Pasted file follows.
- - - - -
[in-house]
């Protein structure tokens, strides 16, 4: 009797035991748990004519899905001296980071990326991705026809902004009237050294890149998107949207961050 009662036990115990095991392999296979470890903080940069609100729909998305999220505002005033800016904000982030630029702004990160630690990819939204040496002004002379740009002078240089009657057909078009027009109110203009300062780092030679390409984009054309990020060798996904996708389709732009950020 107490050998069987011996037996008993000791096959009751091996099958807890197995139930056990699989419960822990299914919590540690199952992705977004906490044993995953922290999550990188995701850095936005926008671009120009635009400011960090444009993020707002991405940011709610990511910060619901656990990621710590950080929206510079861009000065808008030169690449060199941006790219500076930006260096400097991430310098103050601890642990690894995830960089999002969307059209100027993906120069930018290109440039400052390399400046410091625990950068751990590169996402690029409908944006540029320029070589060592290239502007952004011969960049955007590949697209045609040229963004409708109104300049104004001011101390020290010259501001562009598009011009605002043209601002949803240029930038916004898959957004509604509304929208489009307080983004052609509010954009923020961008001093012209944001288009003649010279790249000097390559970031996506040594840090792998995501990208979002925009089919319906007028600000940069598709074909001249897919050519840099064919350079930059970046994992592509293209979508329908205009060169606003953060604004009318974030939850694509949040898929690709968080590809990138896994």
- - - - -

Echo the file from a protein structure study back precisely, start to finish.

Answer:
[in-house]
């Protein structure tokens, strides 16, 4: 009797035991748990004519899905001296980071990326991705026809902004009237050294890149998107949207961050 009662036990115990095991392999296979470890903080940069609100729909998305999220505002005033800016904000982030630029702004990160630690990819939204040496002004002379740009002078240089009657057909078009027009109110203009300062780092030679390409984009054309990020060798996904996708389709732009950020 107490050998069987011996037996008993000791096959009751091996099958807890197995139930056990699989419960822990299914919590540690199952992705977004906490044993995953922290999550990188995701850095936005926008671009120009635009400011960090444009993020707002991405940011709610990511910060619901656990990621710590950080929206510079861009000065808008030169690449060199941006790219500076930006260096400097991430310098103050601890642990690894995830960089999002969307059209100027993906120069930018290109440039400052390399400046410091625990950068751990590169996402690029409908944006540029320029070589060592290239502007952004011969960049955007590949697209045609040229963004409708109104300049104004001011101390020290010259501001562009598009011009605002043209601002949803240029930038916004898959957004509604509304929208489009307080983004052609509010954009923020961008001093012209944001288009003649010279790249000097390559970031996506040594840090792998995501990208979002925009089919319906007028600000940069598709074909001249897919050519840099064919350079930059970046994992592509293209979508329908205009060169606003953060604004009318974030939850694509949040898929690709968080590809990138896994």